Indian Rock-Cut Architecture: A varied architectonic style found in greater abundance than any other form of rock-cut architecture around the world. It refers to the practice of creating a structure by carving it out of solid natural rock. Rock that is not part of the structure is removed until the only rock left is the architectural elements of the excavated interior. Indian rock-cut architecture is mostly religious in nature. These ancient and medieval structures represent significant achievements of structural engineering and craftsmanship. In India, caves have long been regarded as places of sanctity.
Padmapani: Also known as Avalokiteśvara, is a bodhisattva who embodies the compassion of all Buddhas. This bodhisattva is variably depicted, described and is portrayed in different cultures as either female or male.
Stupa: (Sanskrit for “heap”). A mound-like or hemispherical structure containing relics (śarīra – typically the remains of Buddhist monks or nuns) that is used as a place of meditation. A related architectural term is a chaitya, which is a prayer hall or temple containing a stupa.
Torana: A free-standing ornamental or arched gateway for ceremonial purposes seen in the Hindu, Buddhist and Jain architecture of the Indian subcontinent, Southeast Asia and parts of East Asia. In Buddhist architecture, a Torana is a sacred or honorific gateway. Its typical form is a projecting cross-piece resting on two uprights or posts. It is made of wood or stone, and the cross-piece is generally of three bars placed one on the top of the other; both cross-piece and posts are usually sculpted. Both Chinese paifang gateways and Japanese torii gateways have been derived from the Indian torana. The functions of all three are similar, but they generally differ based on their respective architectural styles. The Korean gateway is also related to the Japanese torii, and similar structures exist in Thailand.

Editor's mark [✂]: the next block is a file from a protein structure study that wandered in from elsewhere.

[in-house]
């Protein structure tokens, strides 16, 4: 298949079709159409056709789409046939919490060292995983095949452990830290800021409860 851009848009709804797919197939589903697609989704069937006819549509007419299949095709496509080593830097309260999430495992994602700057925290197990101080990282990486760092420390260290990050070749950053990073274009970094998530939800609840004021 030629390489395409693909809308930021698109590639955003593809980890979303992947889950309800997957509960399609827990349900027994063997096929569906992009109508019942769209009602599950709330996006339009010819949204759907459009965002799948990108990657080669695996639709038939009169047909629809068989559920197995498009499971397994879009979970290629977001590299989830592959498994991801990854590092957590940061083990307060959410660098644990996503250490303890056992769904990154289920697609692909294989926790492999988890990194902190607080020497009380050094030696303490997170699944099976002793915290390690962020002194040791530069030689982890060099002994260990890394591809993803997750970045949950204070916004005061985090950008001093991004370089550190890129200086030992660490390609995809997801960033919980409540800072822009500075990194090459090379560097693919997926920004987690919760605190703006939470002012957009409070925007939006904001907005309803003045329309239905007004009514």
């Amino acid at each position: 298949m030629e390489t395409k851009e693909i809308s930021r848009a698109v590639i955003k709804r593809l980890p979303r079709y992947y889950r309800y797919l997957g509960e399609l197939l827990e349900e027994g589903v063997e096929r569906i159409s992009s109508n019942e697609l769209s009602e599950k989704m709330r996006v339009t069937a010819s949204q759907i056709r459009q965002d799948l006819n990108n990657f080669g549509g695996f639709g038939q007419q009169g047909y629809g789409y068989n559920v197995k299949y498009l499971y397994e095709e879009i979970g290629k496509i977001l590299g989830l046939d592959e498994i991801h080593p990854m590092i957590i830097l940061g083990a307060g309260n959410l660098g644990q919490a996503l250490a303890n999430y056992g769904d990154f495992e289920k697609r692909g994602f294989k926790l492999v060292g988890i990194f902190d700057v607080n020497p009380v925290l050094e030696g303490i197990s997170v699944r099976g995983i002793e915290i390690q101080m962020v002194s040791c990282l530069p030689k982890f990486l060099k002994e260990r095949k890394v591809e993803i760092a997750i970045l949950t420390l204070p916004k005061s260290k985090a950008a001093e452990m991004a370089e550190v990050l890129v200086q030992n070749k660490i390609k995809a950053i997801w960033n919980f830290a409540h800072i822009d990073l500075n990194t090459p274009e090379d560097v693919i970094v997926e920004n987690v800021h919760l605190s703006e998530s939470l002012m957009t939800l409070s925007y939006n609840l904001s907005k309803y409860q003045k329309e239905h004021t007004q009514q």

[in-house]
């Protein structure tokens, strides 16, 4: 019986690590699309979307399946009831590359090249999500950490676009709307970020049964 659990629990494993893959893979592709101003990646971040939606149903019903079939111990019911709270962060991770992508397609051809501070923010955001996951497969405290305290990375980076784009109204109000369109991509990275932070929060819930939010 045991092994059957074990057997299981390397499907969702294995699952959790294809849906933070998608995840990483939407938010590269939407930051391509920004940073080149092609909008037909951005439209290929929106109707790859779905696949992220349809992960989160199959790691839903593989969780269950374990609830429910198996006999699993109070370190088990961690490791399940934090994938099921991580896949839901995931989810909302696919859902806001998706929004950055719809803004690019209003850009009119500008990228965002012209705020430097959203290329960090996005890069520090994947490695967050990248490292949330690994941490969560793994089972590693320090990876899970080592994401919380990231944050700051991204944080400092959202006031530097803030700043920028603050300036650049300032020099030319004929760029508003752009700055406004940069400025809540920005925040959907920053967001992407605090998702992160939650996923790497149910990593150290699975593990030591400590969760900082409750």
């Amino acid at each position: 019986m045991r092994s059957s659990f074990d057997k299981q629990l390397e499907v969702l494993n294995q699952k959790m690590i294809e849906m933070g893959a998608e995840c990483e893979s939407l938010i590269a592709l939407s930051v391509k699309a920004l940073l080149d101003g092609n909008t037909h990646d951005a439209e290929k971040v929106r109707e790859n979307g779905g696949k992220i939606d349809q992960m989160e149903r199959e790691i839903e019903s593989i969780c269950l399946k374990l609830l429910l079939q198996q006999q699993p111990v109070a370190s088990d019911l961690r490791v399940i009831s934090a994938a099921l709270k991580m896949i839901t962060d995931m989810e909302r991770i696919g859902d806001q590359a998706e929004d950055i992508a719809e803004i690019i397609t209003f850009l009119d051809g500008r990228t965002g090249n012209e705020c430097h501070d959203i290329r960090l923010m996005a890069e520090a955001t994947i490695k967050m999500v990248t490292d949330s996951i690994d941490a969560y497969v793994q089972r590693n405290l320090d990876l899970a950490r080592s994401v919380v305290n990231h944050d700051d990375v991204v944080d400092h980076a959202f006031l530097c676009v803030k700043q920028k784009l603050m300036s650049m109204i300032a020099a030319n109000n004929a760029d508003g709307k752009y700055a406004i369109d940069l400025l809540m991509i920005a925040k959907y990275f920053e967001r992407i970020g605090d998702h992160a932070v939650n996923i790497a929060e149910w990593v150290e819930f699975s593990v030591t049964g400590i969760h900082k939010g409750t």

Veranda: A roofed, open-air gallery or porch. A veranda is often partly enclosed by a railing and frequently extends across the front and sides of the structure. The word “verandah” comes from India. The word has been modified from a Persian word “Bar-Amada”, which means a place which leads to outside. Two words from Sanskrit were combined and changed in Bengali and then borrowed by English. “Vahir” means “outside” and “Andar” means inside a room. It means something that is outdoors but inside a room or covered area.
Vihara: A Buddhist bhikkhu monastery. The architectural concept refers to living quarters for monks with an open shared space or courtyard, particularly in Buddhism. The term is also found in Ajivika, Hindu and Jain monastic literature, usually referring to temporary refuge for wandering monks or nuns during the annual Indian monsoons. In Indian architecture, especially ancient Indian rock-cut architecture, refers to central hall, with small cells connected to it sometimes with beds carved from the stone. Some have a shrine cell set back at the center of the back wall, containing a stupa in early examples, or a Buddha statue later.